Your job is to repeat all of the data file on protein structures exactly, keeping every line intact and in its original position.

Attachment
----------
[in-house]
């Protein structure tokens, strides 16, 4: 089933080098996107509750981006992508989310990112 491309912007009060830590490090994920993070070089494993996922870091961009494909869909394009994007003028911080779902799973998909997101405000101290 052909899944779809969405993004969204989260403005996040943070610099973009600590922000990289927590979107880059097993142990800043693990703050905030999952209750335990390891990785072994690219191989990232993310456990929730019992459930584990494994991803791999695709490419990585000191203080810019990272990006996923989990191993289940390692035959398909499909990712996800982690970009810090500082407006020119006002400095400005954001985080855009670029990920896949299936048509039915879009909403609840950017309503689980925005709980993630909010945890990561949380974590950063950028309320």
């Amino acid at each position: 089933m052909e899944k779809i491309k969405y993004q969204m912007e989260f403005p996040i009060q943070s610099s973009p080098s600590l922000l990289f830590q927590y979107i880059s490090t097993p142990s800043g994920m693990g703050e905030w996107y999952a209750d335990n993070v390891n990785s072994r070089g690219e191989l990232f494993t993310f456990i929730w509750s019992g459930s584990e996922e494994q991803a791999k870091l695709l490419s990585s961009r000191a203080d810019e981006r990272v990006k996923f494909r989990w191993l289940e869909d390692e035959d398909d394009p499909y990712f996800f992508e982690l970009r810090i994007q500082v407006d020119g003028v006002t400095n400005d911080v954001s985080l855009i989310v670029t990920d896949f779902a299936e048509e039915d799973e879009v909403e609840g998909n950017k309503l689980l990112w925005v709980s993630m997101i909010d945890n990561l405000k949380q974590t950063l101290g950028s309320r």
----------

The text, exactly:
[in-house]
């Protein structure tokens, strides 16, 4: 089933080098996107509750981006992508989310990112 491309912007009060830590490090994920993070070089494993996922870091961009494909869909394009994007003028911080779902799973998909997101405000101290 052909899944779809969405993004969204989260403005996040943070610099973009600590922000990289927590979107880059097993142990800043693990703050905030999952209750335990390891990785072994690219191989990232993310456990929730019992459930584990494994991803791999695709490419990585000191203080810019990272990006996923989990191993289940390692035959398909499909990712996800982690970009810090500082407006020119006002400095400005954001985080855009670029990920896949299936048509039915879009909403609840950017309503689980925005709980993630909010945890990561949380974590950063950028309320």
């Amino acid at each position: 089933m052909e899944k779809i491309k969405y993004q969204m912007e989260f403005p996040i009060q943070s610099s973009p080098s600590l922000l990289f830590q927590y979107i880059s490090t097993p142990s800043g994920m693990g703050e905030w996107y999952a209750d335990n993070v390891n990785s072994r070089g690219e191989l990232f494993t993310f456990i929730w509750s019992g459930s584990e996922e494994q991803a791999k870091l695709l490419s990585s961009r000191a203080d810019e981006r990272v990006k996923f494909r989990w191993l289940e869909d390692e035959d398909d394009p499909y990712f996800f992508e982690l970009r810090i994007q500082v407006d020119g003028v006002t400095n400005d911080v954001s985080l855009i989310v670029t990920d896949f779902a299936e048509e039915d799973e879009v909403e609840g998909n950017k309503l689980l990112w925005v709980s993630m997101i909010d945890n990561l405000k949380q974590t950063l101290g950028s309320r």